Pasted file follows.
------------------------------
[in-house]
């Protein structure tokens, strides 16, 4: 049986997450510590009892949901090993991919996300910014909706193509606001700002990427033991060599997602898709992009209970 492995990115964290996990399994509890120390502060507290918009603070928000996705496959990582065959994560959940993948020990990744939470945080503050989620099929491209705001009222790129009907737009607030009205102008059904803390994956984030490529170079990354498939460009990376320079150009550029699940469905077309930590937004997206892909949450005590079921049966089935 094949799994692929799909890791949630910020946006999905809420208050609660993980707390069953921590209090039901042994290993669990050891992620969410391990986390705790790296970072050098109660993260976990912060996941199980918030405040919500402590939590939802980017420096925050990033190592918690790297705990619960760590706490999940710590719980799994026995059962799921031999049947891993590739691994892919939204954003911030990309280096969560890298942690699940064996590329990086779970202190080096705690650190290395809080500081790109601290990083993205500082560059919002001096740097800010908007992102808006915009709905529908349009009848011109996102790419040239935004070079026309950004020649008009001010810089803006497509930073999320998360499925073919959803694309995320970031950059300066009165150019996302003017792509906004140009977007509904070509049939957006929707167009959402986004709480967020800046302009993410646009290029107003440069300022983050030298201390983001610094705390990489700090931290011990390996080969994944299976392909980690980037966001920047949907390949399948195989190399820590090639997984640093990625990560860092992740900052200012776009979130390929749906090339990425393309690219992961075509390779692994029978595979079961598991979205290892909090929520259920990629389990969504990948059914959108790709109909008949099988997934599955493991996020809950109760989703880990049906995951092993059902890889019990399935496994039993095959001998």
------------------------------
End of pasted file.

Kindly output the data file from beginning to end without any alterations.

[in-house]
């Protein structure tokens, strides 16, 4: 049986997450510590009892949901090993991919996300910014909706193509606001700002990427033991060599997602898709992009209970 492995990115964290996990399994509890120390502060507290918009603070928000996705496959990582065959994560959940993948020990990744939470945080503050989620099929491209705001009222790129009907737009607030009205102008059904803390994956984030490529170079990354498939460009990376320079150009550029699940469905077309930590937004997206892909949450005590079921049966089935 094949799994692929799909890791949630910020946006999905809420208050609660993980707390069953921590209090039901042994290993669990050891992620969410391990986390705790790296970072050098109660993260976990912060996941199980918030405040919500402590939590939802980017420096925050990033190592918690790297705990619960760590706490999940710590719980799994026995059962799921031999049947891993590739691994892919939204954003911030990309280096969560890298942690699940064996590329990086779970202190080096705690650190290395809080500081790109601290990083993205500082560059919002001096740097800010908007992102808006915009709905529908349009009848011109996102790419040239935004070079026309950004020649008009001010810089803006497509930073999320998360499925073919959803694309995320970031950059300066009165150019996302003017792509906004140009977007509904070509049939957006929707167009959402986004709480967020800046302009993410646009290029107003440069300022983050030298201390983001610094705390990489700090931290011990390996080969994944299976392909980690980037966001920047949907390949399948195989190399820590090639997984640093990625990560860092992740900052200012776009979130390929749906090339990425393309690219992961075509390779692994029978595979079961598991979205290892909090929520259920990629389990969504990948059914959108790709109909008949099988997934599955493991996020809950109760989703880990049906995951092993059902890889019990399935496994039993095959001998």